Category: Fundamentals

How creative are you?

Recently I was chatting to an assortment of early career engineers.  They were comparing their workplace environments to the environments of friends who worked for marketing, software or technology companies.  There was a note of envy in their tone as they described companies that had table tennis tables in the office, a fireman’s pole, a helter-skelter slide, hammocks, and free snacks.  Whilst these facilities are expected in marketing and media organisations, surely they have no place in serious engineering organisations; discuss…

Engineering is a creative activity

When I ask engineers when they were last creative, many struggle to answer.  This is interesting because the Engineering Council in the UK explicitly writes creativity into the job description of engineers in its UKSPEC document[i].  Engineering should by rights involve creativity, – having original ideas that have value, and involve innovation, – the realisation of those ideas.  Looked at another way, problem solving usually involves stages of divergent thinking, followed by stages of convergent thinking.  Divergent thinking involves intuition, for example considering a range of different solution paths and options.  Convergent thinking involves logic, for example considering what needs doing, and in what order.  Engineers are very good at logic because it is hard-wired into our education.  We are less practiced at intuitive or divergent thinking, and this tends to stifle our creativity.

Environmental impact

So, let’s return to the matter of our working environment.  There is plenty of evidence showing that intuitive thought processes and flashes of inspiration occur when people are relaxed, having fun, or doing something not connected with the task.  Companies who introduce facilities such as hammocks, football tables and slides recognise this fact.  However, installing a football table does not necessarily lead to a creative culture in your organisation, because organisational culture, like beauty, is more than skin-deep.  This concept is emphasised by Edgar Schein, from the Sloan Business School at MIT. He identifies three levels of organisational culture[ii].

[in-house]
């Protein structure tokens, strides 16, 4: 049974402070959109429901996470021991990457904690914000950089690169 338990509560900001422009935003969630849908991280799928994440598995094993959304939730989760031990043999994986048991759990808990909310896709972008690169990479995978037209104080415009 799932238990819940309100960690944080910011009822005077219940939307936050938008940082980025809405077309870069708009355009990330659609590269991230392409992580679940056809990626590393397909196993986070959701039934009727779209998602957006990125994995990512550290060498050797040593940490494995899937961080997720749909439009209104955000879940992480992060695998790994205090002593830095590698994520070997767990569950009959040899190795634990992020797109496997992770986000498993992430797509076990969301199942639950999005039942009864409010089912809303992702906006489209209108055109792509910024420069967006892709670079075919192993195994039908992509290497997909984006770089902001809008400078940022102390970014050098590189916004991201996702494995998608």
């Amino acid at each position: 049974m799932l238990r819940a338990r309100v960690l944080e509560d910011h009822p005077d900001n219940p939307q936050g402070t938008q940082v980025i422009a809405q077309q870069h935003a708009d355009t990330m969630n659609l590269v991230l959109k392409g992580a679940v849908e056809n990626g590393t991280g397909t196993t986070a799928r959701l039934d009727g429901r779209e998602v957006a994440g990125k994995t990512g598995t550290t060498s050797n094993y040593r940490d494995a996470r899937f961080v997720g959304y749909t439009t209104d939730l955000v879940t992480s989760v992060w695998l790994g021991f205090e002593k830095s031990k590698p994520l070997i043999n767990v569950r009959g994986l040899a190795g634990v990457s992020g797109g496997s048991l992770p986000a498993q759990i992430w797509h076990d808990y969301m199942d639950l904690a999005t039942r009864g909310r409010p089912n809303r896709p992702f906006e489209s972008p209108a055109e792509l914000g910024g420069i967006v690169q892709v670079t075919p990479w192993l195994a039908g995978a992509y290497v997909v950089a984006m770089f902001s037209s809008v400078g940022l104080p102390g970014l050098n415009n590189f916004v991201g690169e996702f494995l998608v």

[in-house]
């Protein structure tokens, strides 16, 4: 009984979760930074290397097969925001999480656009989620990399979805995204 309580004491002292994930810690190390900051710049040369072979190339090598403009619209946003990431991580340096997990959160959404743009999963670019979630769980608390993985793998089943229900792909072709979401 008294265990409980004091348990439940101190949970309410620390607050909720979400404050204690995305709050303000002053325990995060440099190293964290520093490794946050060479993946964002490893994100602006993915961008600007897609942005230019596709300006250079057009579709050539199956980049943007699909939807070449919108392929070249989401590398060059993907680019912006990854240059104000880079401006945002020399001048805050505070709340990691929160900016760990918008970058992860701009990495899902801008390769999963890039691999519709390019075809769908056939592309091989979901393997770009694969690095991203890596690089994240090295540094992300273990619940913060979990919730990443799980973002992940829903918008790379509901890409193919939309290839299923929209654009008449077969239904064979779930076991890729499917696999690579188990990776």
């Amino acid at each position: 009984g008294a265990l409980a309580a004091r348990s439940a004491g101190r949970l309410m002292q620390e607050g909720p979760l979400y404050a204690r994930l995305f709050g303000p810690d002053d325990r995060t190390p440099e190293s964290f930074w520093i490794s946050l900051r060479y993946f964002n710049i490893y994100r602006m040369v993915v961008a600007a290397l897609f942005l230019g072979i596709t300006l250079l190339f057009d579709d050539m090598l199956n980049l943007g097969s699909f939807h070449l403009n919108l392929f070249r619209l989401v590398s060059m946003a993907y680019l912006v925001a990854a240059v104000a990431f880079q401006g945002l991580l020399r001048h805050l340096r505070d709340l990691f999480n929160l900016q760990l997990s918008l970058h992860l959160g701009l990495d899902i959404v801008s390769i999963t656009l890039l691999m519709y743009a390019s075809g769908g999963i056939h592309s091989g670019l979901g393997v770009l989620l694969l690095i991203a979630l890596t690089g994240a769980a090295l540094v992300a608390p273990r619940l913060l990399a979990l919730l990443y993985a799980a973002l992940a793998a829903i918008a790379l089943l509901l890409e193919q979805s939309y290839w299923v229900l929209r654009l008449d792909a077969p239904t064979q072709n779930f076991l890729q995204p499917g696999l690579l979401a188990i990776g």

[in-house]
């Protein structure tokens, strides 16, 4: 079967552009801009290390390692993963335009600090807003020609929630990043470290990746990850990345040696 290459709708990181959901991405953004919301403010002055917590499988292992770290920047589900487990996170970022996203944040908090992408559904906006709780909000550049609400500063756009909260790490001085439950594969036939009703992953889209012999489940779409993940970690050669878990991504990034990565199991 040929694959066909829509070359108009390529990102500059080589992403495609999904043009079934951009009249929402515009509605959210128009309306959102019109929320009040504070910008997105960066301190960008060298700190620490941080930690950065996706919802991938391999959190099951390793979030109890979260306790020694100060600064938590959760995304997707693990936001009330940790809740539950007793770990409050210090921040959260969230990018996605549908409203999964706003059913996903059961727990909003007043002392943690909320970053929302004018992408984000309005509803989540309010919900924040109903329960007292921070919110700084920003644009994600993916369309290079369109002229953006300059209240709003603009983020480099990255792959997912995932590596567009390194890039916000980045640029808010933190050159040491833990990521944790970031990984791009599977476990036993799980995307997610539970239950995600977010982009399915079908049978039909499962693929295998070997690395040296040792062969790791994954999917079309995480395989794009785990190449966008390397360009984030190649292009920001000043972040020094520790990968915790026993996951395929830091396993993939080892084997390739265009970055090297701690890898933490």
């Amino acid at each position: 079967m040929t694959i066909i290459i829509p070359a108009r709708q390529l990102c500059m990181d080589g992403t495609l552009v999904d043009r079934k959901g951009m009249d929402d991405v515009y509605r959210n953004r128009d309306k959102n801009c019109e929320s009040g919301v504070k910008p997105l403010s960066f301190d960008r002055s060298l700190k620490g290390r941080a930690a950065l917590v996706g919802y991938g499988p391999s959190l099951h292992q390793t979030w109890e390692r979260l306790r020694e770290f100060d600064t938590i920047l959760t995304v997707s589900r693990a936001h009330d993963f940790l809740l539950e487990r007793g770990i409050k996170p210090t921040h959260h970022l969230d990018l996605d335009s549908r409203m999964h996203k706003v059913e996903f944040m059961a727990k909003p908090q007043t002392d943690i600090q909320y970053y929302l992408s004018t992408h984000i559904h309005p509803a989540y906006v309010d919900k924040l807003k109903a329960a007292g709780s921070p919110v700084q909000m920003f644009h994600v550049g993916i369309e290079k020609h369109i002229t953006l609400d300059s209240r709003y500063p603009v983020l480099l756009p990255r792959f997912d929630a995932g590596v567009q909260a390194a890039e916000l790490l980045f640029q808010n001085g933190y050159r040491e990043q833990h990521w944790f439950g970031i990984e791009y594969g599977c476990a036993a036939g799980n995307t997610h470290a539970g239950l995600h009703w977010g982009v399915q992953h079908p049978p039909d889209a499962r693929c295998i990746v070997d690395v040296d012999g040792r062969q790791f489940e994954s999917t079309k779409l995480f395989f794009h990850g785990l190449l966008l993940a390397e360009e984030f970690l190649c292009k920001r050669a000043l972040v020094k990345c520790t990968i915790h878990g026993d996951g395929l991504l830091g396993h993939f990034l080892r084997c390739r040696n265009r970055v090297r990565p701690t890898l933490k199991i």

• Artefacts (e.g. environment, facilities, dress-code etc)
  • Values (e.g. vision and mission statements)
  • Basic assumptions (embedded beliefs and behaviours)

He maintains that the true culture of an organisation resides at the level of basic assumptions rather than with any visible artefacts or stated values.  In addition, he points out the importance of consistency or alignment of the three levels.  In other words, if the basic assumptions in an organisation are at odds with the stated values or artefacts, this can lead to demotivation and cynicism.

Summarising then, engineering is a creative activity and therefore requires an element of divergent or intuitive thinking, coupled with the more familiar convergent or logical approach.  Engineering education prepares us well for convergent thinking, and less well for divergent thinking.  As individuals we can become better problem solvers if we learn to incorporate some divergent thinking into our work flow.  However, moving towards a creative organisational culture requires a shift in embedded beliefs and behaviours.  This takes time, energy and commitment.  In order to move towards being more creative, why not try some more divergent thinking, to complement your convergent thinking.



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This article first appeared in The Chemical Engineer on-line on 14th March 2018.

Making feedback powerful

This piece was originally published in The Chemical Engineer on 15th November 2017.

Let’s take a look at how we might usefully apply our communication skills to the matter of feedback.

A while ago, I was collecting my daughter from a dance workshop.  Each child was taking a turn to perform their improvised dance sequence.  At the end of each performance, the teacher invited the other children to offer two stars and a wish; in other words, two things they liked about the performance, and one suggestion for improvement.  I was blown away by how genuine, uninhibited, constructive and relaxed these 8-year-old’s were about sharing their thoughts on each others performances.  Thinking about it later, it dawned on me that professional engineers and scientists could learn a lot from this.  Giving and receiving constructive feedback is something we struggle with, and yet the potential benefits are great.  Let’s take a deeper look…